I enjoy a well-crafted action picture as much as anyone else; even though it certainly didn't follow history, I very much enjoyed Jonathan Mostow's American counterpart to this film, "U-571". But, it's a rare treat when a film like "Enigma" comes along - a picture that gains suspense and tension from mainly dialogue-driven sequences that are given a terrific undercurrent of urgency and intensity by wonderful direction and great performances (although I doubt it'll happen since the film was hardly seen, I still think Scott, Winslet and Northam should get awards consideration for thie roles). My one real disapointment is that the film seems to be only getting a small-ish release when I believe that it has greater potential than that.
VIDEO: "Enigma" was first released on DVD nearly a year ago. That transfer was a disaster - the presentation seemed to suffer from just about every one of the usual flaws that can be found on a DVD presentation. Beyond that, I've heard quite a few reports that the disc simply didn't work on some players. That transfer was listed on the back of that box as being "mastered in high definition", which didn't seem to make an awful lot of difference, given the quality. The presentation for this new Special Edition re-release is also presented in 2.35:1 anamorphic widescreen and notes on the back that the film has been "re-mastered in high definition". Although I don't have the original edition for a more detailed comparison, I do have good news and bad news.
The good news is that this presentation appears to be a noticable improvement over the prior release. The bad news is that some of the issues from the prior release do return once again here. Sharpness and detail are better than the previous edition - the picture appears moderately well-defined, if never sleek. The film didn't have a slick appearance theatrically, either (nor should it, given the material), but this presentation does appear to offer a greater level of (and more consistent) definition than the first disc.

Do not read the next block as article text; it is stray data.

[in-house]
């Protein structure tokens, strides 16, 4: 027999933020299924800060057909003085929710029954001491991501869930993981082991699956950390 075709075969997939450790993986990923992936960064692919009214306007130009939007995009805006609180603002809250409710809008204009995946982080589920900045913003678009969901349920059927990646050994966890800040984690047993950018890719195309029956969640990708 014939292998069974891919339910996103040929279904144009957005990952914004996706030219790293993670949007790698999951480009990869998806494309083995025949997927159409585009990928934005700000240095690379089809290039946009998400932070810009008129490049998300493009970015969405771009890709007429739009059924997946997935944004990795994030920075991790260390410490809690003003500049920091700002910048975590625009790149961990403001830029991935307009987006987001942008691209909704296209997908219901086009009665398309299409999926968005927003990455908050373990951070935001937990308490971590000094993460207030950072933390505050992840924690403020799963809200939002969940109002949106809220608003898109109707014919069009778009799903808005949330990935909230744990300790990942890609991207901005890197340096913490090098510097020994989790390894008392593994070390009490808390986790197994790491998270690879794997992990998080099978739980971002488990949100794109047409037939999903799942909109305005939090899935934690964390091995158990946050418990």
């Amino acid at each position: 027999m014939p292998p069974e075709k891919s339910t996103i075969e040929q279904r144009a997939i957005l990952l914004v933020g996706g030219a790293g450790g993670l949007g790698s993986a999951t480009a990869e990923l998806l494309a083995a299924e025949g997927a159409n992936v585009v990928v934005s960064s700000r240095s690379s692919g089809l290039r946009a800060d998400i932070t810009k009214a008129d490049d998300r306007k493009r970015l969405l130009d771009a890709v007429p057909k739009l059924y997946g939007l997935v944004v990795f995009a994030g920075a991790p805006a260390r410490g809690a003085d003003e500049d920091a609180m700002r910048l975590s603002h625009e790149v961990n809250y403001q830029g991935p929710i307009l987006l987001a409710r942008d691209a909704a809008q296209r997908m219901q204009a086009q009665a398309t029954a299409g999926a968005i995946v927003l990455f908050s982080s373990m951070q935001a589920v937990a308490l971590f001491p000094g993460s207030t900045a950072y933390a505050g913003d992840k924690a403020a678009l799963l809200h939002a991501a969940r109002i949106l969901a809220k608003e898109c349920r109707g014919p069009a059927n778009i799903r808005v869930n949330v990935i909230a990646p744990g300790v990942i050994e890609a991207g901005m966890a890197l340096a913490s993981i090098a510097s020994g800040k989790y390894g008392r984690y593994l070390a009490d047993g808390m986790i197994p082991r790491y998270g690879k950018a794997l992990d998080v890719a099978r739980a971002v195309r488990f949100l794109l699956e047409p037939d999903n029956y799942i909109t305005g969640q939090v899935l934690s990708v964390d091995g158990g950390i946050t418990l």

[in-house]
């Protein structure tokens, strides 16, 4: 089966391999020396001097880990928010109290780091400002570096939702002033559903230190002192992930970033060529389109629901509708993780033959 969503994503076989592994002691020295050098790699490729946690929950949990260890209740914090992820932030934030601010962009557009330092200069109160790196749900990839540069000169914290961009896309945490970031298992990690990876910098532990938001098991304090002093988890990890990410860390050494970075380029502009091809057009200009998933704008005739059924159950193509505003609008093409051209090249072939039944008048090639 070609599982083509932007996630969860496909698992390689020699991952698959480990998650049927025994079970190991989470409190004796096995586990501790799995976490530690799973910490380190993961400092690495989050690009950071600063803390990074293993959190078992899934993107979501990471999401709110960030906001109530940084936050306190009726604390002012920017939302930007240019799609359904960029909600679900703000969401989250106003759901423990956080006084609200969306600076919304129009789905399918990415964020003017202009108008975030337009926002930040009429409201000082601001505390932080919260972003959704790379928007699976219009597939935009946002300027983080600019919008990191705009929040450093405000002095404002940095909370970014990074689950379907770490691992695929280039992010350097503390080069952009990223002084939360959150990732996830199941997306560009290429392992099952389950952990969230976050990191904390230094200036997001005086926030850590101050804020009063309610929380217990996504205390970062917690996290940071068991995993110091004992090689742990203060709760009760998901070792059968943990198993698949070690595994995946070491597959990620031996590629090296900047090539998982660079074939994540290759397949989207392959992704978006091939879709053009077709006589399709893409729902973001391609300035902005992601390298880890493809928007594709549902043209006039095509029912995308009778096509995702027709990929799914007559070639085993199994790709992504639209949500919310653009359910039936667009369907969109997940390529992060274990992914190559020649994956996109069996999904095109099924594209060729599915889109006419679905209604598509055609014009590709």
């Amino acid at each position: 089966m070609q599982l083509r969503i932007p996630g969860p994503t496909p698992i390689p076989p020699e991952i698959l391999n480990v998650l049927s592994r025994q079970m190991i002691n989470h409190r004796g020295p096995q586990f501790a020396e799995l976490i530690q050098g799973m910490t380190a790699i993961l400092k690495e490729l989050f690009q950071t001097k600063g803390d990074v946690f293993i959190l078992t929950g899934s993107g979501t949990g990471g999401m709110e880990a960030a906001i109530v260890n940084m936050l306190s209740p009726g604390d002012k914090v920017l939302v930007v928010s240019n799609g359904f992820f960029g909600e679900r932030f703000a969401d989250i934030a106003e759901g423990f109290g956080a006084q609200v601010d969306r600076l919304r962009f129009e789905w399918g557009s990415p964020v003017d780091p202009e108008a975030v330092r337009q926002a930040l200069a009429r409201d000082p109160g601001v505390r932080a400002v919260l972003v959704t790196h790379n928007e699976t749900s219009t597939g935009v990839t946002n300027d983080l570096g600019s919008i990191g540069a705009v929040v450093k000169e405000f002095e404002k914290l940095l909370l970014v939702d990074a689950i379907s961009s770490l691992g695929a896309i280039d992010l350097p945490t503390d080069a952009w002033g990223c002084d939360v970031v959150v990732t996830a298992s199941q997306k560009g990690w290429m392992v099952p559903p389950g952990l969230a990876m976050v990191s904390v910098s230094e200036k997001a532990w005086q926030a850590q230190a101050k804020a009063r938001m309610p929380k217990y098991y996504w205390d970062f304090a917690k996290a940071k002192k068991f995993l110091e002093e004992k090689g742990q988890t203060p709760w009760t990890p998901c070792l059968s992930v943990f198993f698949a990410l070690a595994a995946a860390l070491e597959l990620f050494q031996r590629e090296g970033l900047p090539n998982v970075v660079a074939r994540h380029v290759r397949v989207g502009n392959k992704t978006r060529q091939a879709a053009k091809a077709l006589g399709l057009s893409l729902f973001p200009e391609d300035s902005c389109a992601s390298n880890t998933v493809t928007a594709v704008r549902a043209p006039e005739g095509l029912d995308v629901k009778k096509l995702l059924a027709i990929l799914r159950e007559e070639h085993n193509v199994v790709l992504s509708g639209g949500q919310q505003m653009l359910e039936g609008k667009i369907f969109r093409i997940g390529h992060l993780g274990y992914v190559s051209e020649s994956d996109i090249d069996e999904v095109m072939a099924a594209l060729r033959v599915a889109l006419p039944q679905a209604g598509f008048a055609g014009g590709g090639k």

The bad news? Edge enhancement returns again here, and in rather mild amounts at times. However, it appears less frequently here than in the prior release. The print also seems cleaner here; there's still specks and the occasional mark here-and-there, but neither grain nor wear (a couple of moments from the prior release where I'd noted a particularly noticable mark or scratch didn't show up here - this appears to be a different print?) seem as much of an issue this time around. A few traces of pixelation appear briefly in a few scenes, as does some slight shimmering.
By no means is this a particularly colorful movie, but the film's basic color palette looked a little bolder here than it did on the prior release, where colors looked bland and rather faded. Black level looked solid here, while flesh tones were accurate. Still not a presentation without concerns, but this presentation made for a much more pleasant viewing experience than the last release.